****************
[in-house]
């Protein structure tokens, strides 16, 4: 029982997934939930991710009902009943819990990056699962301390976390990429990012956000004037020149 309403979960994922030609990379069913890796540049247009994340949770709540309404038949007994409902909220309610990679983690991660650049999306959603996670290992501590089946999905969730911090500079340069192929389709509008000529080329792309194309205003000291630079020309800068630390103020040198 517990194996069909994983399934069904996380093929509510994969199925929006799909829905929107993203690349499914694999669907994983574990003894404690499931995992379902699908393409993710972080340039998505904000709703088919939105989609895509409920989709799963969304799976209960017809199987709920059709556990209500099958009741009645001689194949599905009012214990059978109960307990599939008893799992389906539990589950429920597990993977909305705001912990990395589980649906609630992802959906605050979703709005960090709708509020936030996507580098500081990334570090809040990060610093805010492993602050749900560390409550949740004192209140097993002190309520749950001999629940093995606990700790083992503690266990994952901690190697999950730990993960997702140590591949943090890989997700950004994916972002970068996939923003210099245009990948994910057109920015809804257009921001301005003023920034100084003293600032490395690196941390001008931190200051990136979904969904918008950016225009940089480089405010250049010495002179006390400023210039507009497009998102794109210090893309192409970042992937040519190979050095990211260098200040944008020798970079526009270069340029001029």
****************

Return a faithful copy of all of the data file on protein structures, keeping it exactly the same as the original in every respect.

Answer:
[in-house]
């Protein structure tokens, strides 16, 4: 029982997934939930991710009902009943819990990056699962301390976390990429990012956000004037020149 309403979960994922030609990379069913890796540049247009994340949770709540309404038949007994409902909220309610990679983690991660650049999306959603996670290992501590089946999905969730911090500079340069192929389709509008000529080329792309194309205003000291630079020309800068630390103020040198 517990194996069909994983399934069904996380093929509510994969199925929006799909829905929107993203690349499914694999669907994983574990003894404690499931995992379902699908393409993710972080340039998505904000709703088919939105989609895509409920989709799963969304799976209960017809199987709920059709556990209500099958009741009645001689194949599905009012214990059978109960307990599939008893799992389906539990589950429920597990993977909305705001912990990395589980649906609630992802959906605050979703709005960090709708509020936030996507580098500081990334570090809040990060610093805010492993602050749900560390409550949740004192209140097993002190309520749950001999629940093995606990700790083992503690266990994952901690190697999950730990993960997702140590591949943090890989997700950004994916972002970068996939923003210099245009990948994910057109920015809804257009921001301005003023920034100084003293600032490395690196941390001008931190200051990136979904969904918008950016225009940089480089405010250049010495002179006390400023210039507009497009998102794109210090893309192409970042992937040519190979050095990211260098200040944008020798970079526009270069340029001029």